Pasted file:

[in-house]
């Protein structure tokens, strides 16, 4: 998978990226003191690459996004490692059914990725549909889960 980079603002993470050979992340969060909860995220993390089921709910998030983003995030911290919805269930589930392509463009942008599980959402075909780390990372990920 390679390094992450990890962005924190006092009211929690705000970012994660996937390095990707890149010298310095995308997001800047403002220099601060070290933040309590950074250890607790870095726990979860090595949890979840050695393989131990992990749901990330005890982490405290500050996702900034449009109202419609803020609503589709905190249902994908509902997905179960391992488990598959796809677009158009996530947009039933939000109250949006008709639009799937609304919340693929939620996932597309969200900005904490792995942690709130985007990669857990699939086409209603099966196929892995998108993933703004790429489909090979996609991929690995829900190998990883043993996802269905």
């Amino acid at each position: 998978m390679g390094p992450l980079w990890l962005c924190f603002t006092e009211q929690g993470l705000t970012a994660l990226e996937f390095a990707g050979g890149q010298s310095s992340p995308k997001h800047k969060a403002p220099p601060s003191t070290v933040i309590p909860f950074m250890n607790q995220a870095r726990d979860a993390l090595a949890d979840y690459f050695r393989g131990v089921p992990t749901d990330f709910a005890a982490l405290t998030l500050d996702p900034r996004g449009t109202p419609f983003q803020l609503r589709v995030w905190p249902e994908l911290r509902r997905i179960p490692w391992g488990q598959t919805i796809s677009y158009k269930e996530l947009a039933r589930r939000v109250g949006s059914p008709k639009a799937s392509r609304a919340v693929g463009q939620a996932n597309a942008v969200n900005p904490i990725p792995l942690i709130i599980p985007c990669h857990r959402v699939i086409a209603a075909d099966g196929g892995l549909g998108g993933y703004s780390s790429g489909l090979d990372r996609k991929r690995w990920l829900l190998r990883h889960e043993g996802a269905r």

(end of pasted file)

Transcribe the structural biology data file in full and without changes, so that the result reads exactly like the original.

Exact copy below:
[in-house]
């Protein structure tokens, strides 16, 4: 998978990226003191690459996004490692059914990725549909889960 980079603002993470050979992340969060909860995220993390089921709910998030983003995030911290919805269930589930392509463009942008599980959402075909780390990372990920 390679390094992450990890962005924190006092009211929690705000970012994660996937390095990707890149010298310095995308997001800047403002220099601060070290933040309590950074250890607790870095726990979860090595949890979840050695393989131990992990749901990330005890982490405290500050996702900034449009109202419609803020609503589709905190249902994908509902997905179960391992488990598959796809677009158009996530947009039933939000109250949006008709639009799937609304919340693929939620996932597309969200900005904490792995942690709130985007990669857990699939086409209603099966196929892995998108993933703004790429489909090979996609991929690995829900190998990883043993996802269905």
């Amino acid at each position: 998978m390679g390094p992450l980079w990890l962005c924190f603002t006092e009211q929690g993470l705000t970012a994660l990226e996937f390095a990707g050979g890149q010298s310095s992340p995308k997001h800047k969060a403002p220099p601060s003191t070290v933040i309590p909860f950074m250890n607790q995220a870095r726990d979860a993390l090595a949890d979840y690459f050695r393989g131990v089921p992990t749901d990330f709910a005890a982490l405290t998030l500050d996702p900034r996004g449009t109202p419609f983003q803020l609503r589709v995030w905190p249902e994908l911290r509902r997905i179960p490692w391992g488990q598959t919805i796809s677009y158009k269930e996530l947009a039933r589930r939000v109250g949006s059914p008709k639009a799937s392509r609304a919340v693929g463009q939620a996932n597309a942008v969200n900005p904490i990725p792995l942690i709130i599980p985007c990669h857990r959402v699939i086409a209603a075909d099966g196929g892995l549909g998108g993933y703004s780390s790429g489909l090979d990372r996609k991929r690995w990920l829900l190998r990883h889960e043993g996802a269905r």